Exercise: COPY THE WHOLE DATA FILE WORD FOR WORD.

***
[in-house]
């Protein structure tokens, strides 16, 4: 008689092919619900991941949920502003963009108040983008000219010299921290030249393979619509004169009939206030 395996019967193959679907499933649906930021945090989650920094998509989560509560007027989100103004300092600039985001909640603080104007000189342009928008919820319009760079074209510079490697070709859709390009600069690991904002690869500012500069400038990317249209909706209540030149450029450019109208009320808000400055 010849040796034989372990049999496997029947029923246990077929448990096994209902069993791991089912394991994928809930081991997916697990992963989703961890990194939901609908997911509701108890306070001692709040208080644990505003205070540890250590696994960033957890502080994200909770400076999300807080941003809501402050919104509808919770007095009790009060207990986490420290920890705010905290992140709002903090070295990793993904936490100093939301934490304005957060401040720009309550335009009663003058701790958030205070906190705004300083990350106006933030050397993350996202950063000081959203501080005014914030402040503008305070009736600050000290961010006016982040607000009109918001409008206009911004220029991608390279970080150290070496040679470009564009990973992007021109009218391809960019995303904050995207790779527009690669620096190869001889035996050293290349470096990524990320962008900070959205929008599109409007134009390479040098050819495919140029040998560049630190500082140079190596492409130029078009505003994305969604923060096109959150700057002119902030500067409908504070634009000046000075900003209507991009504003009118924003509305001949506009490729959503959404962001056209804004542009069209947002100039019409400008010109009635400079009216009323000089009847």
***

[in-house]
């Protein structure tokens, strides 16, 4: 008689092919619900991941949920502003963009108040983008000219010299921290030249393979619509004169009939206030 395996019967193959679907499933649906930021945090989650920094998509989560509560007027989100103004300092600039985001909640603080104007000189342009928008919820319009760079074209510079490697070709859709390009600069690991904002690869500012500069400038990317249209909706209540030149450029450019109208009320808000400055 010849040796034989372990049999496997029947029923246990077929448990096994209902069993791991089912394991994928809930081991997916697990992963989703961890990194939901609908997911509701108890306070001692709040208080644990505003205070540890250590696994960033957890502080994200909770400076999300807080941003809501402050919104509808919770007095009790009060207990986490420290920890705010905290992140709002903090070295990793993904936490100093939301934490304005957060401040720009309550335009009663003058701790958030205070906190705004300083990350106006933030050397993350996202950063000081959203501080005014914030402040503008305070009736600050000290961010006016982040607000009109918001409008206009911004220029991608390279970080150290070496040679470009564009990973992007021109009218391809960019995303904050995207790779527009690669620096190869001889035996050293290349470096990524990320962008900070959205929008599109409007134009390479040098050819495919140029040998560049630190500082140079190596492409130029078009505003994305969604923060096109959150700057002119902030500067409908504070634009000046000075900003209507991009504003009118924003509305001949506009490729959503959404962001056209804004542009069209947002100039019409400008010109009635400079009216009323000089009847």